On Sunday May 14 North Korea tested a ballistic missile that flew 700km, for 30 minutes, and on a lofted trajectory of approximately 2000km altitude.
David Wright, a leading analyst of North Korea’s missile programme from way back (you haven’t lived unless you’ve read Wright and Kadyshev on the Nodong missile), has a nice computer model of North Korea’s missiles and his analysis of the May 14 test at The Union of Concerned Scientists is a must read.
The missile was launched from near Kusong, which is pretty close to the same place that the KN-15, a road mobile solid fuelled MRBM, was successfully tested in February 2017. A 2000km apogee with a range of 700km suggests an MET trejectory of 4500km. It is unclear at this stage what missile was tested, however the 4500km range (if tested on a MET trajectory) suggests a new type. If this missile is a 4500km solid fuelled missile then this is big news.
Therefore, assuming that the data reported by the media is correct, North Korea now is moving toward a demonstrated Intermediate Range Ballistic Missile capability. An IRBM is defined as a ballistic missile with a range of 3000 to 4500km. This would put US military bases in Guam within range of North Korean ballistic missile attack, an important development from a strategic deterrence perspective.
An IRBM aimed at Guam adds to the “use them or lose them” dynamic that makes the developing nuclear standoff on the Korean peninsula potentially destabilising, especially in a crisis.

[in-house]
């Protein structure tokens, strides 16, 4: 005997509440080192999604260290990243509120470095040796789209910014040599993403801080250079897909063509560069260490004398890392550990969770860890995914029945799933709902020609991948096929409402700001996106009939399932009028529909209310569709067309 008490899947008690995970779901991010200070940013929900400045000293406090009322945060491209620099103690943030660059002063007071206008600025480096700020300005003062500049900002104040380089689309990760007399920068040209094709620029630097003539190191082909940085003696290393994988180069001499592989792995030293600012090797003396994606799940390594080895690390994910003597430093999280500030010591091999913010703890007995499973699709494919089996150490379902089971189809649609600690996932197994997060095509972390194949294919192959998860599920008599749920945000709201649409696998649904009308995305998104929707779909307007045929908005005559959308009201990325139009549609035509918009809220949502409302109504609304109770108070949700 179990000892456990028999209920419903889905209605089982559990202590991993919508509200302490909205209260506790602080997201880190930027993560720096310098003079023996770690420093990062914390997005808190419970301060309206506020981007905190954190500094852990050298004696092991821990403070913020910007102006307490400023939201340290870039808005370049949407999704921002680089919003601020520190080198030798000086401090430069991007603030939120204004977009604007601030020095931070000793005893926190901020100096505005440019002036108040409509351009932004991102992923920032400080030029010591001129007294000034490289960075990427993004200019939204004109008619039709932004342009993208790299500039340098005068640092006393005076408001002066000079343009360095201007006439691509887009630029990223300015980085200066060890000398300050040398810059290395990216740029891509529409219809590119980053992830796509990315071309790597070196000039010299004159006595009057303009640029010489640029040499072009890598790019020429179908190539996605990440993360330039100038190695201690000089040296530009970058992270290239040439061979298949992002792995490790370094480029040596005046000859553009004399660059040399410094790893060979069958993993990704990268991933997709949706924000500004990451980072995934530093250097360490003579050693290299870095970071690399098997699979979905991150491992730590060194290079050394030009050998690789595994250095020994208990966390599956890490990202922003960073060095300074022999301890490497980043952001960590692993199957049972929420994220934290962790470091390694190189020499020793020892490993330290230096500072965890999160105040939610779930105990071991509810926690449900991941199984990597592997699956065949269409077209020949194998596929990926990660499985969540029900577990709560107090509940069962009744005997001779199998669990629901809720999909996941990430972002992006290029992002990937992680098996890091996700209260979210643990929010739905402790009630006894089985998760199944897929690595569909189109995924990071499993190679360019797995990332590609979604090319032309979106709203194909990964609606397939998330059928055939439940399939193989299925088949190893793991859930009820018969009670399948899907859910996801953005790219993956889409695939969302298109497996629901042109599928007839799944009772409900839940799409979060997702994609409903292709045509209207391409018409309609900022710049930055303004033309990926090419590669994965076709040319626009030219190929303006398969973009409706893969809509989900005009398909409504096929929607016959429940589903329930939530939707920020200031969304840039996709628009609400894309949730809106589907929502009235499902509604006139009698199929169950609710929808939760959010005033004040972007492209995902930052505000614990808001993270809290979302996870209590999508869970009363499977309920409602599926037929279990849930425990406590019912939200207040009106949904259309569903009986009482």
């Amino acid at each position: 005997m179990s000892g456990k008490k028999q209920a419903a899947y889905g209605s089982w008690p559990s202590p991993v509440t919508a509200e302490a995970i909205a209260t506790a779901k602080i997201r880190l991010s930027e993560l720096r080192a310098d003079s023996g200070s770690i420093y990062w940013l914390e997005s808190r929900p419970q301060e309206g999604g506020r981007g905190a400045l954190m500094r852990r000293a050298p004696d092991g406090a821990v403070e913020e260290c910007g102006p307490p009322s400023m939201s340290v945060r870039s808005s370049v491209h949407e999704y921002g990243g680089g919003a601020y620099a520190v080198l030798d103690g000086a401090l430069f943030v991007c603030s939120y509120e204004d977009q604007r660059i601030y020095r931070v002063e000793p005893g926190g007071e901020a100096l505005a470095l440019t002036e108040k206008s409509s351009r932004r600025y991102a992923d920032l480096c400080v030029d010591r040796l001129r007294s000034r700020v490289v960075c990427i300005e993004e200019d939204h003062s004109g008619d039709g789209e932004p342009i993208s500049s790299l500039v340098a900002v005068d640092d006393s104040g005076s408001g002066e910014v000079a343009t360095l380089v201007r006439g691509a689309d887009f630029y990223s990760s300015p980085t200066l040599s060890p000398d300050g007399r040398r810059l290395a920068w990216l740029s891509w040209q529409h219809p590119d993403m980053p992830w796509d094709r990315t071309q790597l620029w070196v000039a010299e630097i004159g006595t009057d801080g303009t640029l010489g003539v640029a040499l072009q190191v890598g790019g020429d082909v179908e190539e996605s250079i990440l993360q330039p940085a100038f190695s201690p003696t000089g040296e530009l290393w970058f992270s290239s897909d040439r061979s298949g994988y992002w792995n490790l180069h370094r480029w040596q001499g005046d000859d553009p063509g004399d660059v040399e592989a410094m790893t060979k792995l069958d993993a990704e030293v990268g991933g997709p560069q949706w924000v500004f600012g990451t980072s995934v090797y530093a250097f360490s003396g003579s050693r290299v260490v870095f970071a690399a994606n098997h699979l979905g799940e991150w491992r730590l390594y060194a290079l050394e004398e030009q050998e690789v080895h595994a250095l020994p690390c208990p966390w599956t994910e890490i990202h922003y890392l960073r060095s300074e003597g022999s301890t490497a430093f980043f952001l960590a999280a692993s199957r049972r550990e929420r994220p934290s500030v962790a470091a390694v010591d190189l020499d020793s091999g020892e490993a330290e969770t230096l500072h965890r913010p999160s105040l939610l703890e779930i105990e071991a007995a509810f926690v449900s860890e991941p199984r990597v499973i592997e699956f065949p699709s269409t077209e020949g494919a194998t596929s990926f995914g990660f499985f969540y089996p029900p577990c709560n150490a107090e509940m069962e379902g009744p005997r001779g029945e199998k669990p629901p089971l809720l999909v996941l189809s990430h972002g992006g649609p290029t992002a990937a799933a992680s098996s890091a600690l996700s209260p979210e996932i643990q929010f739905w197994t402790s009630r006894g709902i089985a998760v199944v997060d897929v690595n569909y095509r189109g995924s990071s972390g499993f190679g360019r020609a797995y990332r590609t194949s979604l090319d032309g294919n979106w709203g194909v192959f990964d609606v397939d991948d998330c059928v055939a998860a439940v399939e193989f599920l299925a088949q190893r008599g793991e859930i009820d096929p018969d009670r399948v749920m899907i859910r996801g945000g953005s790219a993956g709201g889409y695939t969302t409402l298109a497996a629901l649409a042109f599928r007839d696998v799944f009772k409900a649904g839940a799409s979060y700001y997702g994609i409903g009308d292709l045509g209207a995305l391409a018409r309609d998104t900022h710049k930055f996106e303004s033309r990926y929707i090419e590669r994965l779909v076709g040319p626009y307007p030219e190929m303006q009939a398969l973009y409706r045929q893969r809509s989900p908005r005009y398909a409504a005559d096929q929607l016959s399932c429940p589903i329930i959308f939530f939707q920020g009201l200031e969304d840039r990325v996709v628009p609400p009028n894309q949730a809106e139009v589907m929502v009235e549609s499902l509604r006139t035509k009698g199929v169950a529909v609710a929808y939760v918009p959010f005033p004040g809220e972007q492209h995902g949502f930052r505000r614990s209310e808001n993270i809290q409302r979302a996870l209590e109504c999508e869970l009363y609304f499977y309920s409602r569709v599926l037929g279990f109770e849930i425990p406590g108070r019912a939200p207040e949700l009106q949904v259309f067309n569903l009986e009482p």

The other thing about an IRBM, especially a solid fuelled one with a 4500km range, is that it’s a step toward an ICBM. One interesting thing about the 2000km lofted trajectory apogee is the velocity of entry of the Reentry Vehicle. The heating rate of the RV increases with the velocity of reentry. Wright has modelled this for the Musudan MRBM comparing a 3000km MET with a 1,400km lofted trajectory apogee (the parabola in red; 400km range at 1,400km altitude). The peak heating on the RV is higher for the lofted trajectory, however the total heating that the RV is subjected to is not much higher as the heating occurs over a shorter time.
North Korea is credited with not having the ability to develop a Reentry Vehicle to reliably deliver a nuclear warhead to ICBM ranges. This point was just reinforced in Senate Testimony by the Director of National Intelligence, Dan Coats. One issue that the North Koreans have here is developing an RV able to withstand the heat of reentry for an ICBM.
The rate of heat transfer on an RV is determined by pV^3, where p is the atmospheric density and V the velocity of the RV. The value of V increases significantly with missile range.
What interests me, in addition to the range of the missile tested if fired on an MET, is the reentry vehicle dynamics of an RV descending from an apogee of 2000km. This could have important implications for North Korea’s ICBM programme, given that RV dynamics is one of Pyongyang’s most oft cited limitations. The peak heat transfer on the IRBM tested today would be higher than the 1,400km lofted trajectory for the 2016 Musudan MRBM launch, however we should be mindful of the 700km range. Today’s test gives North Korea just that little bit more confidence and capability in the RV sphere too.
North Korea’s missile capabilities are growing, and diplomatic options to freeze those capabilities are narrowing. It is well past time that we took seriously the opening up diplomatic talks with North Korea without preconditions.